• Michael Crabtree saw a bunch of targets, but managed only three grabs for 30 yards. Smith's two scores went to slot receiver Jason Hill.

  • Vernon Davis continues to evolve into one of the top tight ends in the league. He didn't catch a touchdown, but he hauled in 10 receptions for 102 yards. One funny moment occurred at the end of the game, when Davis elected to stay inbounds down 14 points with about two minutes remaining. When Davis was tackled, a Titans defender shouted at Davis, "You gotta get out of bounds there."



    For thoughts on Cowboys-Eagles and Steelers-Broncos, check out my updated 2009 NFL Power Rankings, which will be posted Tuesday morning.



    2009 NFL Power Rankings


    NFL Picks - Oct. 25


    2015 NFL Mock Draft - Oct. 22


    Fantasy Football Rankings - Sept. 5


    2016 NFL Mock Draft - July 24


    2015 NBA Mock Draft - July 1


    NFL Free Agents








    2014: Live 2014 NFL Draft Blog - May 8
    2014 NFL Week 1 Recap - Sept. 5
    2014 NFL Week 2 Recap - Sept. 12
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    2013: Live 2013 NFL Draft Blog - April 26
    2013 NFL Week 1 Recap - Sept. 10
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    Super Bowl XLVIII Recap - Feb. 3
    Super Bowl XLVIII Live Blog - Feb. 2


    2012: Live 2012 NFL Draft Blog - April 26
    2012 NFL Week 1 Recap - Sept. 10
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    Super Bowl XLVII Recap - Feb. 4
    Super Bowl XLVII Live Blog - Feb. 4


    2011: Live 2011 NFL Draft Blog - April 28
    2011 NFL Week 1 Recap - Sept. 12
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    Super Bowl XLVI Live Blog - Feb. 6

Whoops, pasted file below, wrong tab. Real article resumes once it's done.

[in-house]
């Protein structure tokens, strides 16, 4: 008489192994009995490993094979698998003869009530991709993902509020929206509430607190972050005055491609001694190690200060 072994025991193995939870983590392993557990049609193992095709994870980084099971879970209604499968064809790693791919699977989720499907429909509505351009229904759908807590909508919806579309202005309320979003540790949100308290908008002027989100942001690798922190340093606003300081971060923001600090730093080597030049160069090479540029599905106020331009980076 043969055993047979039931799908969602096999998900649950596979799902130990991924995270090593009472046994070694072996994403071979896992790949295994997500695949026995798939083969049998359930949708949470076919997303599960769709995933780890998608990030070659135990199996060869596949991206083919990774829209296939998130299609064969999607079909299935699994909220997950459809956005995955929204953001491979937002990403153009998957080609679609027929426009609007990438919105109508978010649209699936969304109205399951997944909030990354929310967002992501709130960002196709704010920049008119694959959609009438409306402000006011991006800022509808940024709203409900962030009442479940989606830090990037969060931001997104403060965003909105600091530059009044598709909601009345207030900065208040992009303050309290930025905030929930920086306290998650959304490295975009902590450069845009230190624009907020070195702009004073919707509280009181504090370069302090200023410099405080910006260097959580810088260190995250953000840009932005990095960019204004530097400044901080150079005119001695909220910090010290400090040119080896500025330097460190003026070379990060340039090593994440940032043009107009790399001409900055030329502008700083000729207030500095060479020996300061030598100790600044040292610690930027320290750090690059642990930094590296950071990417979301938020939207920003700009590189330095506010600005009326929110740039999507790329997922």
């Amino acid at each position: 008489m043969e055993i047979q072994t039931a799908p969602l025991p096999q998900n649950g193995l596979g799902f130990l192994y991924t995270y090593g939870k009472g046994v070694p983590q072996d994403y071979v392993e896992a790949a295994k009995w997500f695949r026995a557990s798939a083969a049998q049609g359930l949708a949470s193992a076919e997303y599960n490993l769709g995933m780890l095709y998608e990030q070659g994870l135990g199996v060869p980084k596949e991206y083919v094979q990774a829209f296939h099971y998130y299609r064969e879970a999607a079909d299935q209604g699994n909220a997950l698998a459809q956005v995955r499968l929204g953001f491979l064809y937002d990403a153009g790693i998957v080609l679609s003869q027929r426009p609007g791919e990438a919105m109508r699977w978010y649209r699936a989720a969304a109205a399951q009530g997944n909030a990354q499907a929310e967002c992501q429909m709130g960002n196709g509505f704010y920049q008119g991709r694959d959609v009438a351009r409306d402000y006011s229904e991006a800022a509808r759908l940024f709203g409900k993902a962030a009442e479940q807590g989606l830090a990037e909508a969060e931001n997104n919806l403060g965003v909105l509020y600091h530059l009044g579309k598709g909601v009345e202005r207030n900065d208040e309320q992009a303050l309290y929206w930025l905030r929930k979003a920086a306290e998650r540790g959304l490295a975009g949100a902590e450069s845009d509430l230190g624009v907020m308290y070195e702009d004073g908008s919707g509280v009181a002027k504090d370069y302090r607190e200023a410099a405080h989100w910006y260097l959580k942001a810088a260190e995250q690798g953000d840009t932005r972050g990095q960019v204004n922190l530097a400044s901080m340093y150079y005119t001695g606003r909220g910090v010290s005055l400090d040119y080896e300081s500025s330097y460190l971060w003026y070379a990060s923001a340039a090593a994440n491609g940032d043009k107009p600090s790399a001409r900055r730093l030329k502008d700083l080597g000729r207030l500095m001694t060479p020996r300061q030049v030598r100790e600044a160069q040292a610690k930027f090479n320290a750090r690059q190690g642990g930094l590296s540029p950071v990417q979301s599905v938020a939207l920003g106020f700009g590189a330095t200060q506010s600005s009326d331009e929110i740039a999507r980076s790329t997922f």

2010: Live 2010 NFL Draft Blog - April 22
    2010 Hall of Fame Game Live Blog - Aug. 8
    2010 NFL Kickoff Live Blog - Sept. 9
    2010 NFL Week 1 Review - Sept. 13
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    2010 NFL Week 17 Review - Jan. 3
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    Super Bowl XLV Live Blog - Feb. 6


    2009: Live 2009 NFL Draft Blog - April 25
    2009 Hall of Fame Game Live Blog - Aug. 10
    2009 NFL Kickoff Live Blog - Sept. 10
    2009 NFL Week 1 Review - Sept. 14
    2009 NFL Week 2 Review - Sept. 21
    2009 NFL Week 3 Review - Sept. 28
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    2009 NFL Week 13 Review - Dec. 6
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    2009 NFL Week 17 Review - Jan. 4
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    Super Bowl XLIV Live Blog - Feb. 7


    2008: Live 2008 NFL Draft Blog - April 26
    2008 NFL Kickoff Blog - Sept. 4
    NFL Week 1 Review - Sept. 8
    NFL Week 2 Review - Sept. 15
    NFL Week 3 Review - Sept. 22
    NFL Week 4 Review - Sept. 29
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    NFL Week 13 Review - Dec. 1
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    NFL Week 17 Review - Dec. 29
    NFL Wild Card Playoffs Review - Jan. 4
    NFL Divisional Playoffs Review - Jan. 11
    NFL Championship Sunday Review - Jan. 19
    Super Bowl XLIII Live Blog


    2007: NFL Draft: Day 1 Review Blog - April 28
    Quarterback Rankings - June 25
    NFL Kickoff Blog - Sept. 6
    Chief Carl Has Lost a Step - Sept. 9
    The NFL Cheated the Patriots - Sept. 16
    NFL Week 3 Wrap-Up - Sept. 23
    NFL Week 4 Wrap-Up - Sept. 30
    NFL Week 5 Wrap-Up - Oct. 7
    NFL Week 6 Wrap-Up - Oct. 14
    NFL Week 7 Wrap-Up - Oct. 21
    NFL Week 8 Wrap-Up - Oct. 28
    NFL Week 9 Wrap-Up - Nov. 4
    NFL Week 10 Wrap-Up - Nov. 11
    NFL Week 11 Wrap-Up - Nov. 18
    NFL Week 12 Wrap-Up - Nov. 25
    NFL Week 13 Wrap-Up - Dec. 2
    NFL Week 14 Wrap-Up - Dec. 9
    NFL Week 15 Wrap-Up - Dec. 16
    NFL Week 16 Wrap-Up - Dec. 23
    NFL Week 17 Wrap-Up - Dec. 30
    NFL Week 18 Wrap-Up - Jan. 6
    NFL Week 19 Wrap-Up - Jan. 13
    2008 Championship Sunday Diary - Jan. 20
    Super Bowl XLII Live Blog - Feb. 3